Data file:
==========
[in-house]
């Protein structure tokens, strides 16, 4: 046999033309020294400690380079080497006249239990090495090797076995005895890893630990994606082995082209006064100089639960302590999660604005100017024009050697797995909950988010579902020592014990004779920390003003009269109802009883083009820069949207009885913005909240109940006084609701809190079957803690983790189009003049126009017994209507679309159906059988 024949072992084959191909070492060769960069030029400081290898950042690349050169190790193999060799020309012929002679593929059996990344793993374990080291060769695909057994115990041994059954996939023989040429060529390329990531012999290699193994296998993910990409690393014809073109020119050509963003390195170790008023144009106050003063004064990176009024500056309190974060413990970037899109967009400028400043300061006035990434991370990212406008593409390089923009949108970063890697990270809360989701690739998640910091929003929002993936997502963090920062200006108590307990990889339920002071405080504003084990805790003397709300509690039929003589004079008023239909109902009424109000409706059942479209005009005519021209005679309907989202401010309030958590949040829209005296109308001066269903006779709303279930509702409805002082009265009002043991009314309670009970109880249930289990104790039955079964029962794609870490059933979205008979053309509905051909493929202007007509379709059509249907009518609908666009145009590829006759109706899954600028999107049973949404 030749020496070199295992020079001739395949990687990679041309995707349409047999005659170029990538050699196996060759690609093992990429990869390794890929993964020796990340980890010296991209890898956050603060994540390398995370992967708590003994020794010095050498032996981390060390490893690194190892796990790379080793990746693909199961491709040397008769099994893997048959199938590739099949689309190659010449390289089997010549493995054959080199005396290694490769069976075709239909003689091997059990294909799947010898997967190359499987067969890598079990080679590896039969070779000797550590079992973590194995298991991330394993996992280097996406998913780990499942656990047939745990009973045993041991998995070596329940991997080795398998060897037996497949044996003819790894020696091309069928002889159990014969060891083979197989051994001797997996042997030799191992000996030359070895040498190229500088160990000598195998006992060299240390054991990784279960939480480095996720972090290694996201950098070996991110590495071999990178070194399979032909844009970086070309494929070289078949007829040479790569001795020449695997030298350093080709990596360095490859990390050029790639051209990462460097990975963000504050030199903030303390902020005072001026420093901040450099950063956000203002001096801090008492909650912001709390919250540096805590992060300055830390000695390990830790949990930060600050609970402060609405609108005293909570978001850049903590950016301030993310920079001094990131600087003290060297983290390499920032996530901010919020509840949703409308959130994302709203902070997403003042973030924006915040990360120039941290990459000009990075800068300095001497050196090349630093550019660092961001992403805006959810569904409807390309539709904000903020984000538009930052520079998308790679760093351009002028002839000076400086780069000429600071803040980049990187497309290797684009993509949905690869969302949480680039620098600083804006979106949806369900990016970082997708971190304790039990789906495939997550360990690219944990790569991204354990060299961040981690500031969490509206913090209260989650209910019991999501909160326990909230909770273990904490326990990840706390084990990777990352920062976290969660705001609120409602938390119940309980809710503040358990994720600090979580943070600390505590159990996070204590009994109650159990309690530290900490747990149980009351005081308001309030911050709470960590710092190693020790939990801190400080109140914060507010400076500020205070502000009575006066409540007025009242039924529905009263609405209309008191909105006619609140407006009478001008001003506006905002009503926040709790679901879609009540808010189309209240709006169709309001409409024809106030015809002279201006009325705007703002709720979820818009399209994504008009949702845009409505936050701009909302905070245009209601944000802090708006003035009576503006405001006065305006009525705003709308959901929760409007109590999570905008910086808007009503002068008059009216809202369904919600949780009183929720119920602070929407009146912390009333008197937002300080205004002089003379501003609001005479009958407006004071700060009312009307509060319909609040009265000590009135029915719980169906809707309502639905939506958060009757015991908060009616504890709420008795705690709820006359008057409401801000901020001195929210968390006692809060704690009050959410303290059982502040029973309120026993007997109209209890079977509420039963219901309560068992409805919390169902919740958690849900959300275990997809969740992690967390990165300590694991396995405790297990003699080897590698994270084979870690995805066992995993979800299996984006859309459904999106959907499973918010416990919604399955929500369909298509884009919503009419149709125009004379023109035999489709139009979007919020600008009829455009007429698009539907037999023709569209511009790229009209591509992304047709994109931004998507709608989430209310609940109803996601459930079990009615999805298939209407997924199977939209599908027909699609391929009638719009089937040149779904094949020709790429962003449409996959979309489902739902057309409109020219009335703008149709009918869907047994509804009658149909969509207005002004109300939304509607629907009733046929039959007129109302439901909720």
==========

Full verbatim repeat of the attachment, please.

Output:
[in-house]
């Protein structure tokens, strides 16, 4: 046999033309020294400690380079080497006249239990090495090797076995005895890893630990994606082995082209006064100089639960302590999660604005100017024009050697797995909950988010579902020592014990004779920390003003009269109802009883083009820069949207009885913005909240109940006084609701809190079957803690983790189009003049126009017994209507679309159906059988 024949072992084959191909070492060769960069030029400081290898950042690349050169190790193999060799020309012929002679593929059996990344793993374990080291060769695909057994115990041994059954996939023989040429060529390329990531012999290699193994296998993910990409690393014809073109020119050509963003390195170790008023144009106050003063004064990176009024500056309190974060413990970037899109967009400028400043300061006035990434991370990212406008593409390089923009949108970063890697990270809360989701690739998640910091929003929002993936997502963090920062200006108590307990990889339920002071405080504003084990805790003397709300509690039929003589004079008023239909109902009424109000409706059942479209005009005519021209005679309907989202401010309030958590949040829209005296109308001066269903006779709303279930509702409805002082009265009002043991009314309670009970109880249930289990104790039955079964029962794609870490059933979205008979053309509905051909493929202007007509379709059509249907009518609908666009145009590829006759109706899954600028999107049973949404 030749020496070199295992020079001739395949990687990679041309995707349409047999005659170029990538050699196996060759690609093992990429990869390794890929993964020796990340980890010296991209890898956050603060994540390398995370992967708590003994020794010095050498032996981390060390490893690194190892796990790379080793990746693909199961491709040397008769099994893997048959199938590739099949689309190659010449390289089997010549493995054959080199005396290694490769069976075709239909003689091997059990294909799947010898997967190359499987067969890598079990080679590896039969070779000797550590079992973590194995298991991330394993996992280097996406998913780990499942656990047939745990009973045993041991998995070596329940991997080795398998060897037996497949044996003819790894020696091309069928002889159990014969060891083979197989051994001797997996042997030799191992000996030359070895040498190229500088160990000598195998006992060299240390054991990784279960939480480095996720972090290694996201950098070996991110590495071999990178070194399979032909844009970086070309494929070289078949007829040479790569001795020449695997030298350093080709990596360095490859990390050029790639051209990462460097990975963000504050030199903030303390902020005072001026420093901040450099950063956000203002001096801090008492909650912001709390919250540096805590992060300055830390000695390990830790949990930060600050609970402060609405609108005293909570978001850049903590950016301030993310920079001094990131600087003290060297983290390499920032996530901010919020509840949703409308959130994302709203902070997403003042973030924006915040990360120039941290990459000009990075800068300095001497050196090349630093550019660092961001992403805006959810569904409807390309539709904000903020984000538009930052520079998308790679760093351009002028002839000076400086780069000429600071803040980049990187497309290797684009993509949905690869969302949480680039620098600083804006979106949806369900990016970082997708971190304790039990789906495939997550360990690219944990790569991204354990060299961040981690500031969490509206913090209260989650209910019991999501909160326990909230909770273990904490326990990840706390084990990777990352920062976290969660705001609120409602938390119940309980809710503040358990994720600090979580943070600390505590159990996070204590009994109650159990309690530290900490747990149980009351005081308001309030911050709470960590710092190693020790939990801190400080109140914060507010400076500020205070502000009575006066409540007025009242039924529905009263609405209309008191909105006619609140407006009478001008001003506006905002009503926040709790679901879609009540808010189309209240709006169709309001409409024809106030015809002279201006009325705007703002709720979820818009399209994504008009949702845009409505936050701009909302905070245009209601944000802090708006003035009576503006405001006065305006009525705003709308959901929760409007109590999570905008910086808007009503002068008059009216809202369904919600949780009183929720119920602070929407009146912390009333008197937002300080205004002089003379501003609001005479009958407006004071700060009312009307509060319909609040009265000590009135029915719980169906809707309502639905939506958060009757015991908060009616504890709420008795705690709820006359008057409401801000901020001195929210968390006692809060704690009050959410303290059982502040029973309120026993007997109209209890079977509420039963219901309560068992409805919390169902919740958690849900959300275990997809969740992690967390990165300590694991396995405790297990003699080897590698994270084979870690995805066992995993979800299996984006859309459904999106959907499973918010416990919604399955929500369909298509884009919503009419149709125009004379023109035999489709139009979007919020600008009829455009007429698009539907037999023709569209511009790229009209591509992304047709994109931004998507709608989430209310609940109803996601459930079990009615999805298939209407997924199977939209599908027909699609391929009638719009089937040149779904094949020709790429962003449409996959979309489902739902057309409109020219009335703008149709009918869907047994509804009658149909969509207005002004109300939304509607629907009733046929039959007129109302439901909720």